Allow me to be blunt. This isn't the finest hour for growth stock investing. As bad as some indexes have been hit, individual growth stocks have been hit even harder. This became painfully clear to me this morning as I pulled up the scorecard for the Motley Fool Rule Breakers service.

At the risk of freaking out the newsletter's marketing department, let me share some pretty grim facts:

  • Nine of the past 10 recommendations are showing double-digit percentage losses.
  • The portfolio's total average gain is just 5%. That is better than the relatively flat general market, but it's a far cry from the better than 30% average gain the picks were showing just a couple of months ago.
  • In a case of bad timing, a new issue with two new picks went out to subscribers yesterday.

Brother, can you spare a stock tip?

It doesn't have to be that bleak, of course. Actually, though the first two points are absolutely true, the third point may be completely wrong. Good stocks are simply cheaper. That's not necessarily bad timing, and it's not a reason for investors to be scared. If a shirt you liked were finally on sale, would you dismiss it as a faded fashion, or would you snap up the bargain? Remember, it's a shirt you like.

Three for the road
In what is either a courageous or ill-advised move, I am going to lather myself up in Teflon and dive into why three of those nine stocks have tanked so badly. Are they really that hideous? That's up to you to decide. But watch from a safe distance -- and safety goggles are recommended.

Let me start with Headwaters (NYSE:HW). In a quest to seek out promising renewable energy stocks earlier this year, Fool co-founder David Gardner settled on Headwaters. The synthetic fuel pioneer with a knack for coal waste was off to a good start. In May, it produced stellar quarterly results that found each of its units growing at a 20% rate or better.

Investors were then handed a lump of coal as the Section 29 tax credits that the renewable energy sector was banking on stalled. With customer demand looking tenuous, Headwaters trimmed its profit outlook. The company that was looking to earn between $2.60 and $2.75 a share this year opened the trap door to widen the range from $2.00 to $2.70 per share.

Headwaters has seen its stock nearly halved and now sits around $21. Even if it clocks in at the low end of its guidance, we're talking about a proven innovator in a field that matters selling for just 10 times this year's profitability. Am I supposed to fear that and turn the other way?

Next, let's go with InterMune (NASDAQ:ITMN). Our resident biotech guru Charly Travers singled out the company three months ago. He liked the prospects of a hepatitis C drug that the company is working on. There is also a candidate for the treatment of idiopathic pulmonary fibrosis that is entering the final phase of clinical testing.

Shares of InterMune have shed 14% since Charly's nod. Why? Good luck finding an answer. A month after the recommendation, the cash-rich company posted a narrower net loss for the quarter. It is also, naturally, three months further along in the development process of a promising drug pipeline.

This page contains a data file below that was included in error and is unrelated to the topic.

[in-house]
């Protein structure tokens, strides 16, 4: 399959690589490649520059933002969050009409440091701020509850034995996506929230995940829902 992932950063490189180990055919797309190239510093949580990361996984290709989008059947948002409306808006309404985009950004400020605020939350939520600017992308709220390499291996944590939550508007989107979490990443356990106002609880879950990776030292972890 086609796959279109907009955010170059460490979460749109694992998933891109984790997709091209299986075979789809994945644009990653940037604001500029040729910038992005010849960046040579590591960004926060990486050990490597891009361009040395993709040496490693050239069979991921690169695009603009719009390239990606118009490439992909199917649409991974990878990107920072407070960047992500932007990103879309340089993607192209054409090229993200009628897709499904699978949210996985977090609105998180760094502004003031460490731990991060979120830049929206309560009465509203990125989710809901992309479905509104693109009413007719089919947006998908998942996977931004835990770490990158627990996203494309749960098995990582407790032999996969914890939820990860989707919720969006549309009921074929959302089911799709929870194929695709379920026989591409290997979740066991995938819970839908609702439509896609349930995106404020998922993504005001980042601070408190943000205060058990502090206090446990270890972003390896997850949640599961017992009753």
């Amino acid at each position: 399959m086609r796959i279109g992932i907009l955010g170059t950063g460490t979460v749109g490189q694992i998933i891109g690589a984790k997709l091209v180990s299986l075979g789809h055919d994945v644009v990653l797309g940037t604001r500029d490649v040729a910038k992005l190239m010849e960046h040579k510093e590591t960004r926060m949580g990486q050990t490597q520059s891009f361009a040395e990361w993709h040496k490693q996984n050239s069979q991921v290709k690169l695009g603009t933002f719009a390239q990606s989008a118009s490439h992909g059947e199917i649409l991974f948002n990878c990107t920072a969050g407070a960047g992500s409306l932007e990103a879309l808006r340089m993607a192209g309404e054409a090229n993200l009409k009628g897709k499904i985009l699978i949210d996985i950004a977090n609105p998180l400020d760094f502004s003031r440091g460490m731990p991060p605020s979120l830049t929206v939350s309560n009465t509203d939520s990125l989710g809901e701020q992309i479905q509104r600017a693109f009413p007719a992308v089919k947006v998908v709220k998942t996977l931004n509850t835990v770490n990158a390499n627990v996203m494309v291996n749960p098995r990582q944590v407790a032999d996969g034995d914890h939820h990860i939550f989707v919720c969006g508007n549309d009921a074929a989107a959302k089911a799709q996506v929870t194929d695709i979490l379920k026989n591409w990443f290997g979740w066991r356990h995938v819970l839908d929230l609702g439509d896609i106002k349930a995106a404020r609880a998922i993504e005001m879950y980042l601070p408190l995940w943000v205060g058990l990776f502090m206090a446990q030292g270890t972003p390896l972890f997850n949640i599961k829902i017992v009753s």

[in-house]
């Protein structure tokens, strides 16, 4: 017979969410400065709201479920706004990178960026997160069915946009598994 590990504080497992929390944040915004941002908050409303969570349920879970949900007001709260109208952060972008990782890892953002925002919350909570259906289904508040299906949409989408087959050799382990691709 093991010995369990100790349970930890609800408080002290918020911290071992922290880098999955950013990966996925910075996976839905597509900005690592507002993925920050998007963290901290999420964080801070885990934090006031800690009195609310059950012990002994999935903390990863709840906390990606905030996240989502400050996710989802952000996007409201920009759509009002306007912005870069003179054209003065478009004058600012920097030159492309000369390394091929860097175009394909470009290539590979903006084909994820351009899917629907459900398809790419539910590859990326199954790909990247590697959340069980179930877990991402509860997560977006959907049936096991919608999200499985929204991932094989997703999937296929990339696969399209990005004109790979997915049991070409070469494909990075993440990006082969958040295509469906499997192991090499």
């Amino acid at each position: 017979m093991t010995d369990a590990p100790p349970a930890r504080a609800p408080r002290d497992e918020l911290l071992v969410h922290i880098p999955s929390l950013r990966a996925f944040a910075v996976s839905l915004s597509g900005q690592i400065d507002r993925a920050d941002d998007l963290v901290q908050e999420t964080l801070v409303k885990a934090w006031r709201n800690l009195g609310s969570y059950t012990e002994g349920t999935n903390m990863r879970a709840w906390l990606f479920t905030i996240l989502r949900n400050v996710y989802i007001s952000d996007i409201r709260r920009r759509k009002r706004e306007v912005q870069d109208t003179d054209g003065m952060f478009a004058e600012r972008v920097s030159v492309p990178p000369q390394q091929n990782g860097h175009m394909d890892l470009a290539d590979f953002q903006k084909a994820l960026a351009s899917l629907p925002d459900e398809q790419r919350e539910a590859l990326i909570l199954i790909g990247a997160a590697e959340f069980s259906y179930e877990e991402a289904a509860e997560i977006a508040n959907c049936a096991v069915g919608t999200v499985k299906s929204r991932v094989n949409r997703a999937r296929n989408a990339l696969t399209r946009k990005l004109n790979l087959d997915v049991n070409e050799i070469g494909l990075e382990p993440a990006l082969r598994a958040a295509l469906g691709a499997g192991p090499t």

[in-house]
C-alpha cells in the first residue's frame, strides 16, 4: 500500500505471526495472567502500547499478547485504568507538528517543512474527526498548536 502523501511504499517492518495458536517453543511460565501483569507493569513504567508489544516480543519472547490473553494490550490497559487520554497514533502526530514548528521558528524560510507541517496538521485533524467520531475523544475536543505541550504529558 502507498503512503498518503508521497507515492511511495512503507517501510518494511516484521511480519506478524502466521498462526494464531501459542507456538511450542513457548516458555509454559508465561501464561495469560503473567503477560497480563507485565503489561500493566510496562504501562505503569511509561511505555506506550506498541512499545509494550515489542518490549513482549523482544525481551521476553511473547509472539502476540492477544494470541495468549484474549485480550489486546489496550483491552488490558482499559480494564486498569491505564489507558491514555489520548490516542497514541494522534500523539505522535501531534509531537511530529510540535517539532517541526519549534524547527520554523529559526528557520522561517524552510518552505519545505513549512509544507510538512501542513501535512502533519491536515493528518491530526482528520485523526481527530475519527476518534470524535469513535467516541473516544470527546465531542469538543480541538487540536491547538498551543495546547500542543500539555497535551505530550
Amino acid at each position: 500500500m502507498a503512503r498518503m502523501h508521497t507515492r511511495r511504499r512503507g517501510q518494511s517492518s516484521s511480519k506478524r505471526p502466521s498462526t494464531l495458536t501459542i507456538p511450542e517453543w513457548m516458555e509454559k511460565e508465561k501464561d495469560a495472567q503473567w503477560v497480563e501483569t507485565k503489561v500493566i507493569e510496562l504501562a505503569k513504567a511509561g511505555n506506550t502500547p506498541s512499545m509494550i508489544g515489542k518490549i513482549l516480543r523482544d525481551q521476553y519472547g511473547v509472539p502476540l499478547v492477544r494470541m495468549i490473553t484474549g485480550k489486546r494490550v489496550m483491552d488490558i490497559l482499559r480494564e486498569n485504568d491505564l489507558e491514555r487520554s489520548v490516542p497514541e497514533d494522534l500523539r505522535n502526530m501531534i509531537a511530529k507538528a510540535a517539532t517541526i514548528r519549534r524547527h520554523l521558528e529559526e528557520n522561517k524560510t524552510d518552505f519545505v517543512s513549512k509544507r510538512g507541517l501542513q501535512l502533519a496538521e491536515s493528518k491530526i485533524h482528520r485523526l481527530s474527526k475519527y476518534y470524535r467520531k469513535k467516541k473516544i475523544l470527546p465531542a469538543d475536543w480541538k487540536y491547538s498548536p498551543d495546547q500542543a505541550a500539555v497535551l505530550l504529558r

The last company that I want to take a closer look at is SuntechPower (NYSE:STP). It's a solar power specialist in China. Growth has been explosive at Suntech. The company is squarely profitable, and revenues soared 165% higher from 2004 to 2005.

Working off far healthier gross margins than other solar power players such as SunPower (NASDAQ:SPWR) and Evergreen Solar (NASDAQ:ESLR), this should have been Suntech's moment to -- wait for it -- shine. The day after David singled out the stock, it produced breakout earnings. The stock took off, yet now sits 20% below the newsletter's original suggested entry level.

Making the most of the malaise
Everywhere you look, you will find companies that have seen their shares plummet despite good news. Apple Computer (NASDAQ:AAPL) is trading 30% off its January highs even though it continues to gain market share in digital music and personal computing. Sirius Satellite Radio's (NASDAQ:SIRI) shares have been cut in half since peaking two years ago despite blowing past subscriber growth targets.

Battered investors would be quick to tell you that this is a lousy time to be long in the market. Putting money into stocks, especially growth stocks, would be like tossing money into a black hole.

But you know better. While no one knows the exact moment that the market will bounce back, you only know that it will bounce back. That because it always has before.

So appreciate the marked-down prices. Savor the opportunity to pick up quality, growing companies at significant discounts. While stock prices may head even lower, nailing the bottom is nearly impossible. Just buy attractive businesses at attractive prices. That's step one in successful stock investing.

Bad timing? Yesterday may ultimately prove to have been the best time to announce two new stock recommendations. If you're a current Rule Breakers subscriber, you have online access to the new August issue. If not, you still have time to check out the new issue and read all of the old issues with a free 30-day all-access pass.

Longtime Fool contributor Rick Munarriz has been writing the "Early Adopter Roundup" column since the newsletter's debut in the fall of 2004. He does not own shares in any of the companies in this story. The Fool has a disclosure policy. He is also part of the Rule Breakers newsletter research team, seeking out tomorrow's ultimate growth stocks a day early.